And you know, I think of two specific kind of scenarios where, and one of them was around fundraising. One of the mentors that I have, he actually is a member of my board of directors. Every time you would get excitement and think, “Oh, this investor sounds very serious, and they're going to invest”, his comment to me was, “it's always the ones that you think that are going to invest that never end up doing it”. And there's always these ones who you perhaps weren't quite as enthused by that are the ones and it's been similar for us in terms of some of our business development opportunities.

 

We've had some really engaging and exciting conversations. But as we look at what things are actually materializing and becoming true partnerships, we would not have guessed that at the beginning.

 

So, having that open mindset and just knowing that you're going to sometimes have to go with the flow and managing those highs and those lows, it's a lot more pronounced in the startup world. And there's less certainty than perhaps what one might face in the world of Big Pharma where there are great processes and timelines and cycles of the business that you can always rely on and expect. They're not there in the startup world.

 

PB:

 

Those big cycles of certainty in pharma seem to be changing as we've heard from our speakers during the podcast series over the summer and the world is evolving. What's exciting to hear from you, Nancy, is that there is a life after pharma.

 

You've been listening to the NPC podcast series. Our special guest today was Nancy White, president and CEO of Inagene Diagnostics.

 

Thank you for listening.

 

MS:

 

Thanks to Nancy and Peter.

 

And remember that one word for the future: diagnostics. If you're curious about where the pharma business may be headed, my diagnosis would be that you care about your work and you want to learn more.

 

I recommend that you download past episodes of the NPC podcast from Google Podcasts, Apple iTunes, Stitcher and other sites or subscribe at pharmacongress.info and get set for our fall season. Have you registered yet?

 

*DOOR BELL RINGS*

 

Who could that be? We don't get a lot of visitors here in the studio.

 

Why, it's Joe Knott of Pangaea Consultants! What a coincidence.

 

Joe, how's the fall NPC coming together?

 

JOE KNOTT (JK):

 

Coming together nicely. I'm really excited that this year is going to be virtual, three separate days late October, early November. The sessions are 90 minute sessions themselves.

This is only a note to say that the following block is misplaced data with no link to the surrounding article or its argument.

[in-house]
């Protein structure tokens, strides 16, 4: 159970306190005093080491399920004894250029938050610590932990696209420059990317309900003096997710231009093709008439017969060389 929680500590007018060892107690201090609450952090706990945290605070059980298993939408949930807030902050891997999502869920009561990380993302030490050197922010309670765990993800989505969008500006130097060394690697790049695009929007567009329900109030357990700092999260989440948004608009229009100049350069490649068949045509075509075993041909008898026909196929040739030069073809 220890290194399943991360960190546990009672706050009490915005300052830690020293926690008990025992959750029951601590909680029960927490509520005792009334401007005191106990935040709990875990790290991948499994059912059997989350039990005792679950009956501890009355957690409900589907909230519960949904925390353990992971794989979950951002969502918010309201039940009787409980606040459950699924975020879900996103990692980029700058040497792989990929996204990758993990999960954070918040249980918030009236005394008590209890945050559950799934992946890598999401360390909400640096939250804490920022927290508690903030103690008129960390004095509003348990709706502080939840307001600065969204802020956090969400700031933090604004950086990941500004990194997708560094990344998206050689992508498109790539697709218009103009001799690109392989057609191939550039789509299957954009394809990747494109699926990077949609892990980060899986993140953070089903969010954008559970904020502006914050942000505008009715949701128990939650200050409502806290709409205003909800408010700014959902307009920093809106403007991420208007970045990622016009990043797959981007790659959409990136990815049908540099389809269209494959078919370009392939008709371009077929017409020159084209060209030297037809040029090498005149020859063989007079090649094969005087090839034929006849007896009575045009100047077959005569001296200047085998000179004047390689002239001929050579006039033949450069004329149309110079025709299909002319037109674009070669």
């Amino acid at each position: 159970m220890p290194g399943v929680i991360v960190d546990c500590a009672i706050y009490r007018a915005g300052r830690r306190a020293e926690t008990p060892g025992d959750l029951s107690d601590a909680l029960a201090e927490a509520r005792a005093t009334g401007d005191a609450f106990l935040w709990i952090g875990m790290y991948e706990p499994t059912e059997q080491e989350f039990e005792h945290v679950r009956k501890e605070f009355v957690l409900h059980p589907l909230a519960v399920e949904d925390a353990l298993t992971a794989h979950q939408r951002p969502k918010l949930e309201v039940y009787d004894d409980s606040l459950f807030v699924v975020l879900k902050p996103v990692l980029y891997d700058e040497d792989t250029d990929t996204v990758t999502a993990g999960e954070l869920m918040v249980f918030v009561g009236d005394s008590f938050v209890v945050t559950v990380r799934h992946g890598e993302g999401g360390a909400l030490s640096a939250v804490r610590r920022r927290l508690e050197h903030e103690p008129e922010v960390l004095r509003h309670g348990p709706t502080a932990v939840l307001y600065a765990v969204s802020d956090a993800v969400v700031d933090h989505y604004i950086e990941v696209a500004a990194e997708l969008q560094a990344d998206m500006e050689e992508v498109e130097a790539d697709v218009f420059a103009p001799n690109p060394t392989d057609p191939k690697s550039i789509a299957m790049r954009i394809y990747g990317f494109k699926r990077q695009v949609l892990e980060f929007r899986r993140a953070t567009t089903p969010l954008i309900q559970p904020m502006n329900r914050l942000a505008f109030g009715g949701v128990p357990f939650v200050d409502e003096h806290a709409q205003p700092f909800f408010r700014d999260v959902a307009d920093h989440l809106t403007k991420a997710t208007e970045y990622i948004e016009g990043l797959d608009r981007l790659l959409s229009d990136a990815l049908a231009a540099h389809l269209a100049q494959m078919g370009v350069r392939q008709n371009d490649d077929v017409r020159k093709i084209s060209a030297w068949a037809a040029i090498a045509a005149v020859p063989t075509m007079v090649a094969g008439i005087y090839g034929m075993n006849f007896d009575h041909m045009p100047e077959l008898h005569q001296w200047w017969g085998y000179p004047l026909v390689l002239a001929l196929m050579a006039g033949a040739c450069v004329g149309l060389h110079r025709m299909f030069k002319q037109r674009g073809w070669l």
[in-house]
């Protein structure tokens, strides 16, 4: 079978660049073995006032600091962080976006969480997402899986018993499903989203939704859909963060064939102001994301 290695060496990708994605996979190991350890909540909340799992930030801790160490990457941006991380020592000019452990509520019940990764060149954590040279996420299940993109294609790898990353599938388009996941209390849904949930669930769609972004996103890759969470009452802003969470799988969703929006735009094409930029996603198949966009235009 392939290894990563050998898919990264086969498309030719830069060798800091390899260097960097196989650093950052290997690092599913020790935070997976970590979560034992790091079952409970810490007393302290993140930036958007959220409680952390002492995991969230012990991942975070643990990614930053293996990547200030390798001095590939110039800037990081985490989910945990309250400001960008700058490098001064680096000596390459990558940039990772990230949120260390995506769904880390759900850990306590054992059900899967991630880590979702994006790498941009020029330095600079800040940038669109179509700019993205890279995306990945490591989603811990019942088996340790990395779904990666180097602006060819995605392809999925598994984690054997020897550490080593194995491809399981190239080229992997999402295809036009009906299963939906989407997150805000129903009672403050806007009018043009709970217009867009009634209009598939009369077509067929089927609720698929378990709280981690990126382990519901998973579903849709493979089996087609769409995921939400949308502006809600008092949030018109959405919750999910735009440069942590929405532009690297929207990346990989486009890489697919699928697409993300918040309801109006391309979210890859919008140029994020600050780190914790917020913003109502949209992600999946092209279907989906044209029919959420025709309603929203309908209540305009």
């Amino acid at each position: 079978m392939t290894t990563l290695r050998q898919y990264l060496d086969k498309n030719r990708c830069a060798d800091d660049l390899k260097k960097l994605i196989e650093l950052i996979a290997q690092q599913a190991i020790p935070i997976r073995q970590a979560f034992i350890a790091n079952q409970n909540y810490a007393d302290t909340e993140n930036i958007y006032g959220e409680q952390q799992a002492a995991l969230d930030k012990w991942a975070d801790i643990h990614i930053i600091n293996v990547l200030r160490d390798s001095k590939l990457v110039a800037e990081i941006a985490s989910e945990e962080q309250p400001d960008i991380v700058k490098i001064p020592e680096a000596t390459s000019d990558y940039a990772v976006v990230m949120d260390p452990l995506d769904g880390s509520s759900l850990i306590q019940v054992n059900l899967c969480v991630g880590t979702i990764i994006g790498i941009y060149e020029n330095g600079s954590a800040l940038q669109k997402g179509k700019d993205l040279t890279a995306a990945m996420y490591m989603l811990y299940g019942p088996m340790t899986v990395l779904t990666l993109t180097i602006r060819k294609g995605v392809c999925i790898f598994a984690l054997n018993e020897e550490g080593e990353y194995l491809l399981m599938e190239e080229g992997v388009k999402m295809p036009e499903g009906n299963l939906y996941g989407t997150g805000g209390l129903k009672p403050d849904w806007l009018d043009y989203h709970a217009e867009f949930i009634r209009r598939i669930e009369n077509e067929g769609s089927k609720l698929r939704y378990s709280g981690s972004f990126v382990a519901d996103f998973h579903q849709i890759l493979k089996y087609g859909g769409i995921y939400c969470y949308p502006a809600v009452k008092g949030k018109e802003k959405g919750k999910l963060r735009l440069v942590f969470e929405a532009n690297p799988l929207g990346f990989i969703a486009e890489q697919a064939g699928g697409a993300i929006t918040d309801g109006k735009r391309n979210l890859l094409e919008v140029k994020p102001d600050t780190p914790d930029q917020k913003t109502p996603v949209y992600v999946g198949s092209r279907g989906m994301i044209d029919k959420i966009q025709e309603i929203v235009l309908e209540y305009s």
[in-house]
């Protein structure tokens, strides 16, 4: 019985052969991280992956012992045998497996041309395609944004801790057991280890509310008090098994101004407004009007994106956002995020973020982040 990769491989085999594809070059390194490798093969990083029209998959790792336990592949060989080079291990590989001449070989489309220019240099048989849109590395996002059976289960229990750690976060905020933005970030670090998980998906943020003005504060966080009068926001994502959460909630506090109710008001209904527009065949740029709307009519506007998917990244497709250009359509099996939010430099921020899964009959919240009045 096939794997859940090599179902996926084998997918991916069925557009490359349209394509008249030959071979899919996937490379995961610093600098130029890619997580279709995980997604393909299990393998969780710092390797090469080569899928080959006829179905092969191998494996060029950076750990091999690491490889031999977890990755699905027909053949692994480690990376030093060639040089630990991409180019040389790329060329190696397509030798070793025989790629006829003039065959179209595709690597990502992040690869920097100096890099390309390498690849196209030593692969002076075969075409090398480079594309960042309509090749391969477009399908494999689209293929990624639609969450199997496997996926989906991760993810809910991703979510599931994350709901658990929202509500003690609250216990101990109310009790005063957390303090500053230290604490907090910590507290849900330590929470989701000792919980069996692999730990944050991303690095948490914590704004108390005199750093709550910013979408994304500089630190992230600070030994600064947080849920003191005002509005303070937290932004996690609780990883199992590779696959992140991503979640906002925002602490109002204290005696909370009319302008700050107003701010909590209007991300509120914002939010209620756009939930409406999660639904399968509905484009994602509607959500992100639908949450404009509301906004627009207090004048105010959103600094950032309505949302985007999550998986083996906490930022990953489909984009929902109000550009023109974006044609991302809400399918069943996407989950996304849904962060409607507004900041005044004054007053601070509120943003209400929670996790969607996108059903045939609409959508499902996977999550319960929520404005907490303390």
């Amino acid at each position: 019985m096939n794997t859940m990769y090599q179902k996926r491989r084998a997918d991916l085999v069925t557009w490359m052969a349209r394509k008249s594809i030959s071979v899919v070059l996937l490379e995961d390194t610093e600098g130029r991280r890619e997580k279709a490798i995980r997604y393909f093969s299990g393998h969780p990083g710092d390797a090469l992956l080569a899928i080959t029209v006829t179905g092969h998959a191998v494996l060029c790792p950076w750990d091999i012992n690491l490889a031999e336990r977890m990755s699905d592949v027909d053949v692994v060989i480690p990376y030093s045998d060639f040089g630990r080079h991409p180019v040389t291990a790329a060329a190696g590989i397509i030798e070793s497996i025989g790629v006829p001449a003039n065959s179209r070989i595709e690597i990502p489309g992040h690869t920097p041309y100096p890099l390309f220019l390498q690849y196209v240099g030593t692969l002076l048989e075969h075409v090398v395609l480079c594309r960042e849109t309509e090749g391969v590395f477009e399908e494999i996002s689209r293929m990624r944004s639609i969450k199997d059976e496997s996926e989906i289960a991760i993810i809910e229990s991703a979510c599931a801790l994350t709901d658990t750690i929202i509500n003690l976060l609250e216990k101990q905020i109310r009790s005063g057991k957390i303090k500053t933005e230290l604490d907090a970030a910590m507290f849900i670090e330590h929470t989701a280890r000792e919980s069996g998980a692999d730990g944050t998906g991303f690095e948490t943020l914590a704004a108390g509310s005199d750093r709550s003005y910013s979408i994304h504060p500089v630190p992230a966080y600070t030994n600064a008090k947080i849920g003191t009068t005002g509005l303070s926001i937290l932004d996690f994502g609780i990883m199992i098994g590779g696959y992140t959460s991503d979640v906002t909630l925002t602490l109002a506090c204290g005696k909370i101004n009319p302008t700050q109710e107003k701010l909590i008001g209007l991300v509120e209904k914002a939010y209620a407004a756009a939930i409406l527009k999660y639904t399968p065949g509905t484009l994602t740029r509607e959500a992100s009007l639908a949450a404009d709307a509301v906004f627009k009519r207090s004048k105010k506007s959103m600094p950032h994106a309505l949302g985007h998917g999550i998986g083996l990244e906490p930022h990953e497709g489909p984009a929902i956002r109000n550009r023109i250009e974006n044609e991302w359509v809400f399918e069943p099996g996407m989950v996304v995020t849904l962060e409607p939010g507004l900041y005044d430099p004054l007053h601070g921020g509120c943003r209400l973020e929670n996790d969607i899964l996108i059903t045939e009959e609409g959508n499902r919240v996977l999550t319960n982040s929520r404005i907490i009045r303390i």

We've got basically eight CEOs as part of the faculty and other industry executives. The topics we're tackling this year, Mitch, are basically the post-Covid new norm. Well, what is that going to look like? And it's going to be covering different topics such as the role of the industry. What new partnerships are there, the external deployment? What does that look like? Patient centricity. What is that? And what's the definition for folks? How do we launch products? We're going to continue our dialogue on inclusion and diversity, which has been important to all of us. And we're also going to throw one this year about career advice on how to get ahead in the new norm.

 

So, very excited about the faculty, very excited about the topics and looking forward to the sessions in October.

 

MS:

 

Yeah, as am I and there's an early bird offer. For our listeners who sign on early. It's 20% off if you use registration code POD20.

 

And the virtual Congress registration fee is $399 plus HST for the three day session, so Joe, I look forward to getting the rest of the elements in place over the next few weeks, and I think it's going to be a spectacular meeting starting October 21.

 

JK:

 

Mitch. To remind everybody that the proceeds of this go to a charity and maybe you want to comment on the charity.

 

MS:

 

Well, it's Camp Liberte, which is a charity for kids with severe skin disorders, and it's run by the Canadian Dermatology Foundation.

I'd encourage anybody who's curious about the cause to go to the website which is campliberte.ca.

 

And, yeah, happy to support that very worthwhile cause. So Joe, thanks very much for joining us in the broadcast gondola.

Once again, the NPC podcast was presented in cooperation with Impres, Canada's next generation commercial partner learn more at www.impres.com

 

In Toronto, this is Mitch Shannon of Chronicle Companies. Your producer for this episode was Jeremy Visser. The announcer is Liona Humanoid.

 

Have a great couple of weeks and stay safe. We'll see you again after Labor Day.